Points of historical interest are: the legendary treaty ground at Shackamaxon, with a monument marking the site of the elm tree, erected in 1827; the Germantown battle ground; and fort Mifflin, on the site of Mud fort, on the w. side of the Delaware. The Letitia house, degraded into a tavern; Ca•penter's hall, between 3d and 4th streets, on Chestnut street, in which was held the first continental congress, Sept. 5, 1774; the house in which Jefferson wrote the declaration of independence, at the saw. corner of 7th and Market streets; the old London coffee-house, s.o. corner of Front and Market streets. The most interesting of all is Independence ball, or the old state house, between 5th and 6th streets, on the s. side of Chestnut street, built in 1732-35, in which the second con• tinental congress adopted the declaration of independence, and where the liberty bell, July 8, 1776, fulfilled the proud mission inscribed on it in the sacred words, "Proclaim Liberty throughout all the land, to all the inhabitants thereof." Lev. xxv. 10. In the western mom on the first is the national museum, filled with relics of the colonial and revolutionary history of the country. In the old congress hall adjoining, con.rress met from 1700 to 1800, Washington was inaugurated in 1793 for the second term, and Adams and Jefferson in 1797. Among the many public buildings not yet noticed, the first place belongs to the new city the intersection of Broad and Market streets, a magnificent structure, one of the largest in the country; its dimensions hieing 470 ft. by 4861 ft.; height to the roof, 100 ft. ; to the apex of the dome surmounting the tow( r, 450 feet. It covers, exclusive of the court-yard, an area of nearly 41 acres. The U. S. custom-house, mint, and post-office are noble specimens of architecture, especially the first, of the Doric order, and the last, in the style of the French renaissance. The United States has arsenals at Bridesburg and Gray's ferry road, a navy yard, a naval asylum and naval hospital. The masonic temple, Broad and Filbert streets. of the iNormau style, is claimed to be the finest masonic structure extant. It cost $1,300,0u0. Philadelphia contains a number of public squares, 5 of which date from the foinulation of the city. The great park _of Philadelphia, Fairmount park (see Pam:). is pethaps her crowning attraction; extreme length, 10.89 in.; extreme width, 2 miles. It is divided into sections, called old Fairmount and Lemon hill, East Park, West Park, and Wissahickon Park, In it was held the Centennial exhibition in 1876 (q.v.); some of the buildings remain as standing memorials. There are Published in Philadelphia 12 daily newspapers, with an aggregate circulation of 269,000; 12 leading weeklies, circula tion, 312,200; and 10 religious papers, circulation, 167,000.
Ilistury. —Philadelphia was founded by William Penn in 1682, planned by him, and surveyed by Thomas Dolme. Ills object in founding it he announced thus: "I took charge of the province of Pennsylvania for the Lord's sake. I wanted to afford an asy lum for the good and oppressed of every nation, and to frame a government n Ida might be an example. I desired to show men as free rind happy as they could be; and I had kind views to the Indians." For similar reasons he selected its name; the original site of the city was called by the Indians Coaquenaku, said to mean the grove of tall pines, which is somewhat doubtful, as the Indians called the river Delaware by the sante name. The colony was vigorous from the start, for in 1682 not less than 23 ships arrived with settlers, almost all of whom were Friends. Legislation begun in 1683, and in 1684 the city numbered upward of 300 houses, and a population of 2.500. Penn returned to England, and did not revisit the colony until 1609, when the city numbered 700 houses, and a 'population of 4,500. Before his final departure he incorporated the city, in 1701. Its history for three-quarters of a exhibits the most glaring contradiction of its name, for it is simply a record of discords, arising from the conflicting views of the Friends and the governors of the province on military and financial matters. During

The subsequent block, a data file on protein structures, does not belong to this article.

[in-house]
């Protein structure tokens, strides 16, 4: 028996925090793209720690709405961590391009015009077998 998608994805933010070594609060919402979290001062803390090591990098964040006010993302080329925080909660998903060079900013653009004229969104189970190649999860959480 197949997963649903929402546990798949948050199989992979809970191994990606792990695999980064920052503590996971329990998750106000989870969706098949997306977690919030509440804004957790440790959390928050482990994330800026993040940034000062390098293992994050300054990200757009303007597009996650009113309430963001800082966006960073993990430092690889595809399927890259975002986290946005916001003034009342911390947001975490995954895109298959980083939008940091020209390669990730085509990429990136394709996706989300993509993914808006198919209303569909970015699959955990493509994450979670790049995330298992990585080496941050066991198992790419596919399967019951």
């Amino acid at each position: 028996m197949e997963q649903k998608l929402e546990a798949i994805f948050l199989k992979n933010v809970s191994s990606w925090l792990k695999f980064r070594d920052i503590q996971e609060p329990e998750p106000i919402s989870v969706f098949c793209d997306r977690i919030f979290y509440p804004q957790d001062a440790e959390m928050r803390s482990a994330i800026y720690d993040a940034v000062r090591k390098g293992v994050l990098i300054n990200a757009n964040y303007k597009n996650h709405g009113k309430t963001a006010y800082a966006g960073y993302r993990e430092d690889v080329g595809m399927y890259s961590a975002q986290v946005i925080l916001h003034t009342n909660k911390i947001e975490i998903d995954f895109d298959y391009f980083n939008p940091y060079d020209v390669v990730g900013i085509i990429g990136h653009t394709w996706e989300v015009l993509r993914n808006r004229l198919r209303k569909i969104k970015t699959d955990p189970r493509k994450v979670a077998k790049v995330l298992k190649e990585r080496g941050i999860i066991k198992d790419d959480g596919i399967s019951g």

the war of England with France and Spain, the governor, alive to the datiger threatening the colony, created a militia in 1704, a measure peculiarly obnoxious to the Quakers, whom he sought to enlist in its favor by stratagem. On the fair day. 1706, a messenger arrived front Newcastle with the news that the enemy's ships were in thb river and approaching the city. The governor, on horseback with drawn sword, urged the people to arm for the public defensa. A panic prevailed; the ships were placed out of reach of danger; the people hid their valuables and fled; but the Quakers remained calm, and could neither be frightened nor coaxed into the movement. The fraud was discov ered, and the governor displaced. When Lewes, on the Delaware, was plundered by French privateers in 1709, governor Gookin's demand for a grant of £4,000, to aid the queen in the invasion of Canada, was refused by the assembly, which voted instead present of £300. In 1732 Thomas Penn arrived, and in 1739 governor Thomas, in the qua• rel between England and Spain, issued letters of marque and reprisal. In 1747 Benjamin Franklin, by the timely publication of his "Plain Truth," roused e spirit of military enthusiasm among the people. whi‘h eventuated in an armed force of 10,000. also promoted the erection of a battery below the city, which, in 1750, mounted 50 pier es of cannon, and occupied the site of the present U. S. navy yard. In 1744 Whitelield's preaching was very successful. In 1755 a militia bill was passed, and Benjamin Frank lin was Col, of the city regiment. In 1763 the approach of the Paxton boys tilled the city with consternation. In 1767 the increase of pauperism led to-the establishment of ant almshouse. From 1765 to 1774, Philadelphia was prominent in British aggression. The first continental congress met at Carpenter's hall. Sept. •5`, 1774; the second, May 10, 1773, in the state house. Dere, June 15, 1775. col. George Washington, of Virg,inia, was appointed gen. and commander-in-chief of the United States. The declaration of independence was adopted in the state house, .July 4, and proelairned, July 8, 1776. The British held the city from Sept.. 1777, to June, 1778. The battle of Germantown was fought Oct. 4. 1777. The city was the capital of Pennsylvania (except during the British occupation) until 1799, and the scat of the federal government from 1790 to 1800. In the war with Great Britain 1812-14, Philadelphia exhibited notch mar tial spirit. In 1812 the su!ain waterworks at Fairmount were commenced. In flan year yellow fever prevailed. in 1S32 the Philadelphia, Germantown and Norristown railroad was completed. From .July 5 to 4 the Asiatic cholera caused 933 deaths. disturbed the city in 1834. '35, '39, '40, and '44. Specie payment was suspended in 1837. The failure of the bank of the United States. iu 1839 for a time prostrated the commerce of the city. The introduction of gas dates from 1836, and the establishment of the first telegraph lines from April 27, 1846. The charter of the city, Mar. 11, 1789, being merely an adaptation of the original act of incorporation to the political changes of the period, the suburbs, in course of time, were created districts, with independent organizations; the inconveniences of the system led ultimately to the consolidation act, 1854, which abolished the suburban municipalities, and made the city co-extensive with the county of Philadelphia. The city lavished its treasure in men and money in the cause of the union. The great sanitary fair, in 1864, in Logan square, netted inure than $1,000,000; and the first regiment of national guards stands eminent for services throughout the war. For particulars relating to the centenary of American independence, see CENTENNIAL.